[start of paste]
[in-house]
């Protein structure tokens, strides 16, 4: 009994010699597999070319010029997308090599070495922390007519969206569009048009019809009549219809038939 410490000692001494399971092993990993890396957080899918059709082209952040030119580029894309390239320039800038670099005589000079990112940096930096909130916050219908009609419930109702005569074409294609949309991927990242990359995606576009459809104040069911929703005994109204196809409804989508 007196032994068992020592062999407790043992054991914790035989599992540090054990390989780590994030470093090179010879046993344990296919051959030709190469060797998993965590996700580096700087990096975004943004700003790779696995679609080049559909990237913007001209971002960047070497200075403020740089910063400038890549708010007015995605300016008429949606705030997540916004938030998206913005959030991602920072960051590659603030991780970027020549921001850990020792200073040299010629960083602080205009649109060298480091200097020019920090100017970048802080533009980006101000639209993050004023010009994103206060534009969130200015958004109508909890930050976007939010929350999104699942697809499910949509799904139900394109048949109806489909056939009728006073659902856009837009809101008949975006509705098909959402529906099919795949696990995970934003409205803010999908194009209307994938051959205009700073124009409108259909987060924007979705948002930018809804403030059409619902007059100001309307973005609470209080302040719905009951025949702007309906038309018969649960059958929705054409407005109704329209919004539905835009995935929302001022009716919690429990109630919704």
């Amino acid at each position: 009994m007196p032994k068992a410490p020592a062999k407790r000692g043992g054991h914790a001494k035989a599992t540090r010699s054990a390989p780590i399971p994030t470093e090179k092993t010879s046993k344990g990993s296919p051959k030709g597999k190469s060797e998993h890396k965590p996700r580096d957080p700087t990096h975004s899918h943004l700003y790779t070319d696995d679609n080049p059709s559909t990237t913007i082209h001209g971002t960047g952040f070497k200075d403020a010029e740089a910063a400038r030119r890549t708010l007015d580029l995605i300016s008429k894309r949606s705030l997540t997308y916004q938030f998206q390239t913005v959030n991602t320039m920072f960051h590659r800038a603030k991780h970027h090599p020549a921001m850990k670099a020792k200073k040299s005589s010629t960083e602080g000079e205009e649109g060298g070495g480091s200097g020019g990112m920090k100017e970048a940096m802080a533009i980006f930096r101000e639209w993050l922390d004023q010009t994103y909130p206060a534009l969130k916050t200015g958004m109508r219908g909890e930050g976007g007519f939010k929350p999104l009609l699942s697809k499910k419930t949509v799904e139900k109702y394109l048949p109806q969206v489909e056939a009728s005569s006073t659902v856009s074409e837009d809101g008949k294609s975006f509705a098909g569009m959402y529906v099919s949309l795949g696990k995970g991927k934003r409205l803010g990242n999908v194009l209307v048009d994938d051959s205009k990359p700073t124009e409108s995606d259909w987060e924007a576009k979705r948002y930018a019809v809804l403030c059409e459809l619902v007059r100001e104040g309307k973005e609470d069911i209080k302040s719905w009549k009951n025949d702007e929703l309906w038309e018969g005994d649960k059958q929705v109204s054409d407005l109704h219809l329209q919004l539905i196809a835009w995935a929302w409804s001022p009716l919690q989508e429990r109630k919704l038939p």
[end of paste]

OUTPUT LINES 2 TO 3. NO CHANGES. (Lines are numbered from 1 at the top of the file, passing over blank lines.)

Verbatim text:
């Protein structure tokens, strides 16, 4: 009994010699597999070319010029997308090599070495922390007519969206569009048009019809009549219809038939 410490000692001494399971092993990993890396957080899918059709082209952040030119580029894309390239320039800038670099005589000079990112940096930096909130916050219908009609419930109702005569074409294609949309991927990242990359995606576009459809104040069911929703005994109204196809409804989508 007196032994068992020592062999407790043992054991914790035989599992540090054990390989780590994030470093090179010879046993344990296919051959030709190469060797998993965590996700580096700087990096975004943004700003790779696995679609080049559909990237913007001209971002960047070497200075403020740089910063400038890549708010007015995605300016008429949606705030997540916004938030998206913005959030991602920072960051590659603030991780970027020549921001850990020792200073040299010629960083602080205009649109060298480091200097020019920090100017970048802080533009980006101000639209993050004023010009994103206060534009969130200015958004109508909890930050976007939010929350999104699942697809499910949509799904139900394109048949109806489909056939009728006073659902856009837009809101008949975006509705098909959402529906099919795949696990995970934003409205803010999908194009209307994938051959205009700073124009409108259909987060924007979705948002930018809804403030059409619902007059100001309307973005609470209080302040719905009951025949702007309906038309018969649960059958929705054409407005109704329209919004539905835009995935929302001022009716919690429990109630919704």
């Amino acid at each position: 009994m007196p032994k068992a410490p020592a062999k407790r000692g043992g054991h914790a001494k035989a599992t540090r010699s054990a390989p780590i399971p994030t470093e090179k092993t010879s046993k344990g990993s296919p051959k030709g597999k190469s060797e998993h890396k965590p996700r580096d957080p700087t990096h975004s899918h943004l700003y790779t070319d696995d679609n080049p059709s559909t990237t913007i082209h001209g971002t960047g952040f070497k200075d403020a010029e740089a910063a400038r030119r890549t708010l007015d580029l995605i300016s008429k894309r949606s705030l997540t997308y916004q938030f998206q390239t913005v959030n991602t320039m920072f960051h590659r800038a603030k991780h970027h090599p020549a921001m850990k670099a020792k200073k040299s005589s010629t960083e602080g000079e205009e649109g060298g070495g480091s200097g020019g990112m920090k100017e970048a940096m802080a533009i980006f930096r101000e639209w993050l922390d004023q010009t994103y909130p206060a534009l969130k916050t200015g958004m109508r219908g909890e930050g976007g007519f939010k929350p999104l009609l699942s697809k499910k419930t949509v799904e139900k109702y394109l048949p109806q969206v489909e056939a009728s005569s006073t659902v856009s074409e837009d809101g008949k294609s975006f509705a098909g569009m959402y529906v099919s949309l795949g696990k995970g991927k934003r409205l803010g990242n999908v194009l209307v048009d994938d051959s205009k990359p700073t124009e409108s995606d259909w987060e924007a576009k979705r948002y930018a019809v809804l403030c059409e459809l619902v007059r100001e104040g309307k973005e609470d069911i209080k302040s719905w009549k009951n025949d702007e929703l309906w038309e018969g005994d649960k059958q929705v109204s054409d407005l109704h219809l329209q919004l539905i196809a835009w995935a929302w409804s001022p009716l919690q989508e429990r109630k919704l038939p």